Roman Catholic Pope. Born Achille Ratti in Descio, Italy near Milan, the son of a silk merchant, after becoming a priest at age 22 he worked many years in Milan's Ambrosian Library and the Vatican Library. He was named Cardinal-Archbishop of Milan in 1921. At the death of Pope Benedict XV, Ratti was elected Pope on February 6, 1922 and chose the name Pius XI. His ascension coincided with Benito Mussolini's rise to power in Italy, causing constant conflict with the Fascist government. Later in 1937, after Adolph Hitler came to power in Germany, Pius XI denounced the Nazi government, and its practices. Pius XI spoke out continually against nationalism, racism, and totalitarianism and their menace to human dignity. He created the new feast of Christ the King, established to recall the rights of religion in the state. Pius established the Vatican broadcasting station. He canonized over 20 saints, including Sir Thomas More. He died of natural causes at age 81, only months before the outbreak of World War II. Pius XI chose for his tomb a spot in the Papal Grotto occupied by some of the Jacobite kings of England. They were moved to another location in the Grotto, however, when workers were digging in the Grotto for Pius' tomb, they unearthed ancient archaeological sites and tombs, included what is believed to be the tomb of Saint Peter. Today it is called the Necropolis.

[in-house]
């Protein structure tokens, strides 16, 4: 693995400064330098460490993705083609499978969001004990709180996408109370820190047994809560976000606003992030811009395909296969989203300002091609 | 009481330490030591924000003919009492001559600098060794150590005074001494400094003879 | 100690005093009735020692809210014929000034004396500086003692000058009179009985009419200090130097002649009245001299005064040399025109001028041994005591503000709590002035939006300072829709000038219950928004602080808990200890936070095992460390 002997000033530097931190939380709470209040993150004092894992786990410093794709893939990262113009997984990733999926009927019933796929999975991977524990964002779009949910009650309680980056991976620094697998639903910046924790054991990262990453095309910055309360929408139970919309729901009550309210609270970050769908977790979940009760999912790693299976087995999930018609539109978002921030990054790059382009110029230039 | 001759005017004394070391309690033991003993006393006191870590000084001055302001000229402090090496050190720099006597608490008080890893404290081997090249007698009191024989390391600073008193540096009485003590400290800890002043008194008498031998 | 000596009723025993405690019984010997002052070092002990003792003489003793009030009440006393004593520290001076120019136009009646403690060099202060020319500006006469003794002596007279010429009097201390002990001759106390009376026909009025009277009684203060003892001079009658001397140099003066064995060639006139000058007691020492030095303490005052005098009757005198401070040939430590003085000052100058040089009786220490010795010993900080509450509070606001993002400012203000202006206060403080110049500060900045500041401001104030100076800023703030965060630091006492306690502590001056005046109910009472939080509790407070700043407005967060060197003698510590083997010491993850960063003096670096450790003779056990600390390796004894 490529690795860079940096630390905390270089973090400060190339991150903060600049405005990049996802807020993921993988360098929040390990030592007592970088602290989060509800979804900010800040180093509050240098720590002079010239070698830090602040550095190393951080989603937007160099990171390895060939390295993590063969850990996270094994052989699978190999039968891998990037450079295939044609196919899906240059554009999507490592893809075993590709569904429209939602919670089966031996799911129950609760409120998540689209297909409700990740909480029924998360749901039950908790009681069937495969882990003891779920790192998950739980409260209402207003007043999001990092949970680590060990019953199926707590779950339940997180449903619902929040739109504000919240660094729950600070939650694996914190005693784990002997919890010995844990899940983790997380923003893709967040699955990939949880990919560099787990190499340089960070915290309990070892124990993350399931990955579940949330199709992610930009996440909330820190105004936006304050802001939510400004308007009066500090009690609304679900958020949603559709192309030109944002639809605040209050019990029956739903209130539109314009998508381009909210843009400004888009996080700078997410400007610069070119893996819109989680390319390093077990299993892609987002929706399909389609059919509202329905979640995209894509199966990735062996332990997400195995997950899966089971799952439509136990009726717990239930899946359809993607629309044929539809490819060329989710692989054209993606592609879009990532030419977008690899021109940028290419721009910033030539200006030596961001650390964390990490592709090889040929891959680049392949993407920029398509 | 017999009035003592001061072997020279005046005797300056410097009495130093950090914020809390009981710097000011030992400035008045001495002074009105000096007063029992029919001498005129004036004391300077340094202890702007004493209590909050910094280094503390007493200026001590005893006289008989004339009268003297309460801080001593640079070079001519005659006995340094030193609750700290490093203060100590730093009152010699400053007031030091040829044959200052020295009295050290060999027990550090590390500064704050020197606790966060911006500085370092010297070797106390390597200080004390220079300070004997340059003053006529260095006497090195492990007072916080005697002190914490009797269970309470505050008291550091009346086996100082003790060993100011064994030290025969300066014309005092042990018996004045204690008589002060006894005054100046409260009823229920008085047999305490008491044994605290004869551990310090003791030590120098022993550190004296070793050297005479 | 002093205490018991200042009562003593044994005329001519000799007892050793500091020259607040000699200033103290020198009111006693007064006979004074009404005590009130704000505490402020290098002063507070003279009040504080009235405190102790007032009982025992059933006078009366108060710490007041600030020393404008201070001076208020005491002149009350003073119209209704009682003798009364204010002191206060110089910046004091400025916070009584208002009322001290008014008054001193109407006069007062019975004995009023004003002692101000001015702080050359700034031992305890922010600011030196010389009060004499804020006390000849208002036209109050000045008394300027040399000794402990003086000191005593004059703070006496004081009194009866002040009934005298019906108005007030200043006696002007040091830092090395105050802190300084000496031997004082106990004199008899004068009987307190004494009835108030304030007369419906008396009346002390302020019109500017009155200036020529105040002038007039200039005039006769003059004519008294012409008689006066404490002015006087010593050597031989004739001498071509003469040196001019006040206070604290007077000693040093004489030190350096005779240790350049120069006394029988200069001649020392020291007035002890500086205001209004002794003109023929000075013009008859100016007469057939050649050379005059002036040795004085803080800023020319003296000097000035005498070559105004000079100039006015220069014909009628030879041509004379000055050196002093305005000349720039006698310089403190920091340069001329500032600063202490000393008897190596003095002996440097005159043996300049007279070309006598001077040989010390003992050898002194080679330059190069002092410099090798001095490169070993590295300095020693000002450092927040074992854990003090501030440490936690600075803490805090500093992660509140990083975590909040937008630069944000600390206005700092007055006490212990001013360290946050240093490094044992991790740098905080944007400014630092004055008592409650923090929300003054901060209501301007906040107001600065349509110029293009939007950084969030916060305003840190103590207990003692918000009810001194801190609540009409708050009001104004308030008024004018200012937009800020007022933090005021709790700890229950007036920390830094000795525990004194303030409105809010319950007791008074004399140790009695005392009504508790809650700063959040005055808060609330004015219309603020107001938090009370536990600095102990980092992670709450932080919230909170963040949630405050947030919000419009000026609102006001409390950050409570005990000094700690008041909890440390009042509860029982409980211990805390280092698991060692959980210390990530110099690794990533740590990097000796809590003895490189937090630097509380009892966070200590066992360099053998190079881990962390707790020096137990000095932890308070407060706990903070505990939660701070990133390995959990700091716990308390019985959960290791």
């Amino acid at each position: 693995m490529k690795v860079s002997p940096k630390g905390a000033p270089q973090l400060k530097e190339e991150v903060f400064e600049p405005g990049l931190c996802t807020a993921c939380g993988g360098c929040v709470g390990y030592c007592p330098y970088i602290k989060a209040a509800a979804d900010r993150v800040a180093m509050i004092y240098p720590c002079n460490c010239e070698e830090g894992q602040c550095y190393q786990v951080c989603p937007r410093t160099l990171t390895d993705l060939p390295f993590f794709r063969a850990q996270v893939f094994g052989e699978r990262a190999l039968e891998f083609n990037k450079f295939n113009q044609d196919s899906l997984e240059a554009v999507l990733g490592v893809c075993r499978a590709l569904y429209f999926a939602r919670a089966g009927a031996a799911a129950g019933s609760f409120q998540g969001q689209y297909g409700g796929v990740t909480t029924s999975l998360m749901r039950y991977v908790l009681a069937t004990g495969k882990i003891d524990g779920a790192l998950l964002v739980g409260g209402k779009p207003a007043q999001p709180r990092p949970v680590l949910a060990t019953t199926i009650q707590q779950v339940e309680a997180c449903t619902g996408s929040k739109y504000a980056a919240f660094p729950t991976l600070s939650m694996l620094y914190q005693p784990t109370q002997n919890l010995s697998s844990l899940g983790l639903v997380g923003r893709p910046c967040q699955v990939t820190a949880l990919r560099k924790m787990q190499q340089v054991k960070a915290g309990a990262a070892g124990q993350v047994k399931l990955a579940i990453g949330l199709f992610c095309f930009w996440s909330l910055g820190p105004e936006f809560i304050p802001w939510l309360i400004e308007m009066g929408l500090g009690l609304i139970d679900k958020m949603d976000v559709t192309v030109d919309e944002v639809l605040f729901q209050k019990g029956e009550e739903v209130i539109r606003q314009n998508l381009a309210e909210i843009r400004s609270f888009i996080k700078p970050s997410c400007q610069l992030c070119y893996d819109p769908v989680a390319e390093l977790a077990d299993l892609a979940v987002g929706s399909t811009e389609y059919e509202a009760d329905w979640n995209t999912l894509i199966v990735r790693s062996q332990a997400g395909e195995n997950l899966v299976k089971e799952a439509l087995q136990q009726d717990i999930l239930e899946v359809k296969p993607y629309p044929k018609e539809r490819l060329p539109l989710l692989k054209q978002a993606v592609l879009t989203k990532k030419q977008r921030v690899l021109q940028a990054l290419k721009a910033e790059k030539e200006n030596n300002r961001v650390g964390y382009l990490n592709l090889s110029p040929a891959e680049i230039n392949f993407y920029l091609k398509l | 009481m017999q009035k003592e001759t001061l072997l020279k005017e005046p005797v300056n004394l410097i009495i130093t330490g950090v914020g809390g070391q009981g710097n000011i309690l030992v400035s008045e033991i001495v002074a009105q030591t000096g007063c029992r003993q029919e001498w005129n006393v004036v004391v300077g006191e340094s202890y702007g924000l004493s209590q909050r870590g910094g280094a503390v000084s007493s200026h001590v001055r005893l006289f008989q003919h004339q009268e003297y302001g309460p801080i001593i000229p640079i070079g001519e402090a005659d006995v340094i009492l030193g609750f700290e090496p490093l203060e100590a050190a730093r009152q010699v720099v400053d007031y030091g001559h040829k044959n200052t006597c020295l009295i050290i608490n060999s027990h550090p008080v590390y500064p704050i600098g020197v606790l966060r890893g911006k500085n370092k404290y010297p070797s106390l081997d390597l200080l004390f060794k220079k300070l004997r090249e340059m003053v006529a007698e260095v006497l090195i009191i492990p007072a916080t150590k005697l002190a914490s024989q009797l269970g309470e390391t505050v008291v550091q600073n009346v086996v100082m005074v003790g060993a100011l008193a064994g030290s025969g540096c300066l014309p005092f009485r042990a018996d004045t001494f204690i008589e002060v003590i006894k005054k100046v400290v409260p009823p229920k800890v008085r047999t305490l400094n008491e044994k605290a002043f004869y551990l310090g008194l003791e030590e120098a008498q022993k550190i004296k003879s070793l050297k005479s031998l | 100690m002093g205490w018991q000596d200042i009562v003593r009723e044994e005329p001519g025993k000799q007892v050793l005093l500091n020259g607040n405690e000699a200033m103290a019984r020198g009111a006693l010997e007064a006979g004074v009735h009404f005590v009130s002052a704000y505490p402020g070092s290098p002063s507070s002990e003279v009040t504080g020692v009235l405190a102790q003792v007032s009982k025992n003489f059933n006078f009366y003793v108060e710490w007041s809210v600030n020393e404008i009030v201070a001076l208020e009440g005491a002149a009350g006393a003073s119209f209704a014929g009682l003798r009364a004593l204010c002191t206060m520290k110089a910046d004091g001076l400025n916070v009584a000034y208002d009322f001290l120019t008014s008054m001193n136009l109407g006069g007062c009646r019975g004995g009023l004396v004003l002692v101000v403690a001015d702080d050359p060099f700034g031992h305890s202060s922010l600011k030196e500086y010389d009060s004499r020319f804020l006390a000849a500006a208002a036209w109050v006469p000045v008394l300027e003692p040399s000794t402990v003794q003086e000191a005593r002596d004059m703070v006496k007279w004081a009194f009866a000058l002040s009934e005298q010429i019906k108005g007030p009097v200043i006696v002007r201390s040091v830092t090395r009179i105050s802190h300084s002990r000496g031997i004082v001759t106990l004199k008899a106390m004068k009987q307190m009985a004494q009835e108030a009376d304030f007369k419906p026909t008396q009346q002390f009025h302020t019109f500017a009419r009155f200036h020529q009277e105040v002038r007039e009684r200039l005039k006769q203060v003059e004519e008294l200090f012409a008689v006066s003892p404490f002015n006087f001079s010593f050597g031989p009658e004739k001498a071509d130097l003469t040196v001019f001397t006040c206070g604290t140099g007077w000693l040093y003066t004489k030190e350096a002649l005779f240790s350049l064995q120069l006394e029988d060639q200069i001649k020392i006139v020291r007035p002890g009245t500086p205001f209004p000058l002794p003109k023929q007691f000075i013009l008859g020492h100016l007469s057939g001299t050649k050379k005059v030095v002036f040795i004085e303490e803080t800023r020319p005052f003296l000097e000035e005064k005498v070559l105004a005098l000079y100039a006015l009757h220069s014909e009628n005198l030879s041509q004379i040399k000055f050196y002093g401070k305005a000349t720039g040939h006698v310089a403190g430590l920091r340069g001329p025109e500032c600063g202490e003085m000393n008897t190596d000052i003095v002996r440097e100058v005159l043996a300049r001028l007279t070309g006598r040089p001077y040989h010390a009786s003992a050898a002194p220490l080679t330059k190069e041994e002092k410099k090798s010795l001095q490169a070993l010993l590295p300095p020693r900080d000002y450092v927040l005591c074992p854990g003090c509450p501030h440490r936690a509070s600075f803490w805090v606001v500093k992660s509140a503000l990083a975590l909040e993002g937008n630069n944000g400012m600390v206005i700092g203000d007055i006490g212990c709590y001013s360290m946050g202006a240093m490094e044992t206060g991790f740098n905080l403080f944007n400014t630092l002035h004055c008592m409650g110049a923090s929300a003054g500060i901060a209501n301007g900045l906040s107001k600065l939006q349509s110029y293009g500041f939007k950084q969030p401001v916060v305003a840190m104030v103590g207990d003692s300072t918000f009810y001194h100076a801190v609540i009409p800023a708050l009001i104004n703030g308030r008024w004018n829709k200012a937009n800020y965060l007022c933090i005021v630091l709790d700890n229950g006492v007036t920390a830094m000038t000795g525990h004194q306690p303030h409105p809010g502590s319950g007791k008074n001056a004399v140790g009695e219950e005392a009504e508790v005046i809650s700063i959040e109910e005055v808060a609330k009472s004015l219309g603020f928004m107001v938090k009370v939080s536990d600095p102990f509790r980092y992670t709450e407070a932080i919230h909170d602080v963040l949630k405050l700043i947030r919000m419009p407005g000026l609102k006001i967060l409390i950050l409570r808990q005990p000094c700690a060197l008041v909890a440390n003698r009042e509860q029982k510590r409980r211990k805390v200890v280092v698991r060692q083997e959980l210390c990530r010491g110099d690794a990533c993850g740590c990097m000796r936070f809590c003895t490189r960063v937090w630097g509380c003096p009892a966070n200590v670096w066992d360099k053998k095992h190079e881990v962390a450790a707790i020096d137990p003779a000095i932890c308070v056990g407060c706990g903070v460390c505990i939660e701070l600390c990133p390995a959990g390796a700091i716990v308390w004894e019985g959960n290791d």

Bio by: Frank McGady